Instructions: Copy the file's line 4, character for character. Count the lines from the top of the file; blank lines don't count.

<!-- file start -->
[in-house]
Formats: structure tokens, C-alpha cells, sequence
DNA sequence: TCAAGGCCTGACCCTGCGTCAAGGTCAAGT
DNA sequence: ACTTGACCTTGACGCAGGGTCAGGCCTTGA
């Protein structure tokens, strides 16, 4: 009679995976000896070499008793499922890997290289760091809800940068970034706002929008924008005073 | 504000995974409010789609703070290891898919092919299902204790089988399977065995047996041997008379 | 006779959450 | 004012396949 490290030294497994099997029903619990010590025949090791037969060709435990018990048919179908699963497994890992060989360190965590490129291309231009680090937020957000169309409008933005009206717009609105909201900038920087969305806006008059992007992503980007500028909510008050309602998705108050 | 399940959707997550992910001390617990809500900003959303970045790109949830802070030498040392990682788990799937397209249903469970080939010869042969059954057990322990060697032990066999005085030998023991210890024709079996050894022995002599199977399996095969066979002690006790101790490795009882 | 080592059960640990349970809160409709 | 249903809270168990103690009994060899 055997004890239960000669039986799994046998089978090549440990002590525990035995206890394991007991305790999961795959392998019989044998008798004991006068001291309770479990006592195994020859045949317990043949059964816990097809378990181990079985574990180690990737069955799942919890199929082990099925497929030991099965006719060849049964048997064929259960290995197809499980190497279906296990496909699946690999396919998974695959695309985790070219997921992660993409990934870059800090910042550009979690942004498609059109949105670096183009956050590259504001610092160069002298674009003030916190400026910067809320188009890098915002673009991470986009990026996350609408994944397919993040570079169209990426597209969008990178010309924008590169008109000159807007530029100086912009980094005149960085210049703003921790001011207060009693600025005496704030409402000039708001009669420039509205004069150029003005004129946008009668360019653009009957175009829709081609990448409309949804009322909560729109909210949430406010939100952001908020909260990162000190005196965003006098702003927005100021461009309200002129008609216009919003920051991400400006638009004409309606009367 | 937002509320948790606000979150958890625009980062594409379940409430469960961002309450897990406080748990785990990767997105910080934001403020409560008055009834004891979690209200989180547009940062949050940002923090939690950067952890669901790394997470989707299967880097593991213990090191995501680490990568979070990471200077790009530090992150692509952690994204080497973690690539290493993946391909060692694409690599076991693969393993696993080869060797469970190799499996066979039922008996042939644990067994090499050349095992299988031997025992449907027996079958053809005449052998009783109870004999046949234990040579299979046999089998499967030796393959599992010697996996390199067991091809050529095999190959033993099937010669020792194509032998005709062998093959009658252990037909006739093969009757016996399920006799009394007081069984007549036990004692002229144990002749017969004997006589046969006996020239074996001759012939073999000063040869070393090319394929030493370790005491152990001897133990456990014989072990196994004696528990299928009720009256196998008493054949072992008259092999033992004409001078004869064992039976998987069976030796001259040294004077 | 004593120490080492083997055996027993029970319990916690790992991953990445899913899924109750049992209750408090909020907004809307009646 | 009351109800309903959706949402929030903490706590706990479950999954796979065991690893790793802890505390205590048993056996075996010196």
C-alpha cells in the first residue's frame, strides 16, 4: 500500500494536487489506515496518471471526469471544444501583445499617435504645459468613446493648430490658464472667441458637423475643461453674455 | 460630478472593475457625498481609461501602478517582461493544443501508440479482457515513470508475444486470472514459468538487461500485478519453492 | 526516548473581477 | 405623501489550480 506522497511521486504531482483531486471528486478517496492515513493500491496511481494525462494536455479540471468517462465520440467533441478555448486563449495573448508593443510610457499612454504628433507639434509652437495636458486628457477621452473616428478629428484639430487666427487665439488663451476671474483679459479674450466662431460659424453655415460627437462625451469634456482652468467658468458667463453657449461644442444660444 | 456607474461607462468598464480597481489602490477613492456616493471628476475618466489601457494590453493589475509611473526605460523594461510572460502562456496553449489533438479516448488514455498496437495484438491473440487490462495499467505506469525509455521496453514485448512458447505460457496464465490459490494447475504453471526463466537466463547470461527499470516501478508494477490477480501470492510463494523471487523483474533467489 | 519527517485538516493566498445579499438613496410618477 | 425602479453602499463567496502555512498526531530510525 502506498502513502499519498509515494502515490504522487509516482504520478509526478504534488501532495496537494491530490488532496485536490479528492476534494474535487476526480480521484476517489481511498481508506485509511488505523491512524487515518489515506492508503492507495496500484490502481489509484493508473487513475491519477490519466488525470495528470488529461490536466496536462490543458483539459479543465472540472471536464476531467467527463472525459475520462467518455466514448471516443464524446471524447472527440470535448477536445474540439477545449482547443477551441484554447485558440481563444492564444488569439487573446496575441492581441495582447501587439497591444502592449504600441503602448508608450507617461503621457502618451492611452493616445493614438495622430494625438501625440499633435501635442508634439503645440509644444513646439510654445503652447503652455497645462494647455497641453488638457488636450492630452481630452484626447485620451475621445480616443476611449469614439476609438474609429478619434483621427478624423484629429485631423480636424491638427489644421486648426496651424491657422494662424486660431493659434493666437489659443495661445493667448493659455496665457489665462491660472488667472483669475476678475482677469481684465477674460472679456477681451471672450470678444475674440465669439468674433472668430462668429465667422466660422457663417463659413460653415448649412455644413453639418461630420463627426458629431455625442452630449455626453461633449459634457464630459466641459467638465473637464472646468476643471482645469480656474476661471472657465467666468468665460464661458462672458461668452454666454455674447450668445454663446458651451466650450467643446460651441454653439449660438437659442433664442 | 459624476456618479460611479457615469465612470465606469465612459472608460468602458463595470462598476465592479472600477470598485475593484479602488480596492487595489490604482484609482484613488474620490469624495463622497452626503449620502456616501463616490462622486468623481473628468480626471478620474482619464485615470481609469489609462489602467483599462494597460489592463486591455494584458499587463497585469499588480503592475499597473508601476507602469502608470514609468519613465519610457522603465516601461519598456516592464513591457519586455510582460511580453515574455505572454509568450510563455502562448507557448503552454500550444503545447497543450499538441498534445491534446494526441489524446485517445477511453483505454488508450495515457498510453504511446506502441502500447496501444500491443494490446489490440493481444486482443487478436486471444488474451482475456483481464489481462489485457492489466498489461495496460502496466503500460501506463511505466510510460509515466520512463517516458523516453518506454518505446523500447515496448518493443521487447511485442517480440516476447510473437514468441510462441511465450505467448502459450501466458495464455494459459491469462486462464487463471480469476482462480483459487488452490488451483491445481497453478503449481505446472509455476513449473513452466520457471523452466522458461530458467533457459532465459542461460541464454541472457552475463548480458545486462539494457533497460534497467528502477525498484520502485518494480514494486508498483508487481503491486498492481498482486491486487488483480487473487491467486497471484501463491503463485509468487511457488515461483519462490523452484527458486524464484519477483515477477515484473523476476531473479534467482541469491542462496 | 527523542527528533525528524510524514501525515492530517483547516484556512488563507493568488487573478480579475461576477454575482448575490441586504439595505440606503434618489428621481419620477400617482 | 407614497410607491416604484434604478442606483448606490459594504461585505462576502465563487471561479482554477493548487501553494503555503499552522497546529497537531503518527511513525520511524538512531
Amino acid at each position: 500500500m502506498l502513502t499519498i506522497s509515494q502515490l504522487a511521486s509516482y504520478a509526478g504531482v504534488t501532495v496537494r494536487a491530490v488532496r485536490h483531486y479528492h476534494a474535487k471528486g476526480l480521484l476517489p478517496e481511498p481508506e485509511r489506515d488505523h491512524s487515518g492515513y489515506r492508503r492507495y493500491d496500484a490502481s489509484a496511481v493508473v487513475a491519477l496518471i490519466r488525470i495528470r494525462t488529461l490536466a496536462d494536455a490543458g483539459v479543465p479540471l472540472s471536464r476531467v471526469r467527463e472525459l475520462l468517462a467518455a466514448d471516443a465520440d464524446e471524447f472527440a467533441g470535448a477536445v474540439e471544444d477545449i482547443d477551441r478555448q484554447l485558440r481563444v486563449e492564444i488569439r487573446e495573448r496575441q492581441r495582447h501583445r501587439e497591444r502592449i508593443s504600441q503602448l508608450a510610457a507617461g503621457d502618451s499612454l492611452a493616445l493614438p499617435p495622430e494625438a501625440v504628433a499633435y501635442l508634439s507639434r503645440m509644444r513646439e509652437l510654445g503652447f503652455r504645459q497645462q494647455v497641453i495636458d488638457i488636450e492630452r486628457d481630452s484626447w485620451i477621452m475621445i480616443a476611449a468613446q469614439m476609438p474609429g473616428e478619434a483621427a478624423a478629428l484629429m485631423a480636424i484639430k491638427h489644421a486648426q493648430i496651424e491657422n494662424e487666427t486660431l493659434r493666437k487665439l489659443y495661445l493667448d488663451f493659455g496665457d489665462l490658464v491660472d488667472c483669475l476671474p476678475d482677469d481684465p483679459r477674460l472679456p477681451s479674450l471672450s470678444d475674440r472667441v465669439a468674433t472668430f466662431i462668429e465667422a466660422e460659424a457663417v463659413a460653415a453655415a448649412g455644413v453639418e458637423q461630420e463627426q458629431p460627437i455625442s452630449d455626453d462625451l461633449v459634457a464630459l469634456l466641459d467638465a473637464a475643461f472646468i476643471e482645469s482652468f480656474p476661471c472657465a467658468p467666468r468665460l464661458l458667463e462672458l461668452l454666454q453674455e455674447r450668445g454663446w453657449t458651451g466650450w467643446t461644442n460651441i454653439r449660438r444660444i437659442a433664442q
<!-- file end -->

DNA sequence: ACTTGACCTTGACGCAGGGTCAGGCCTTGA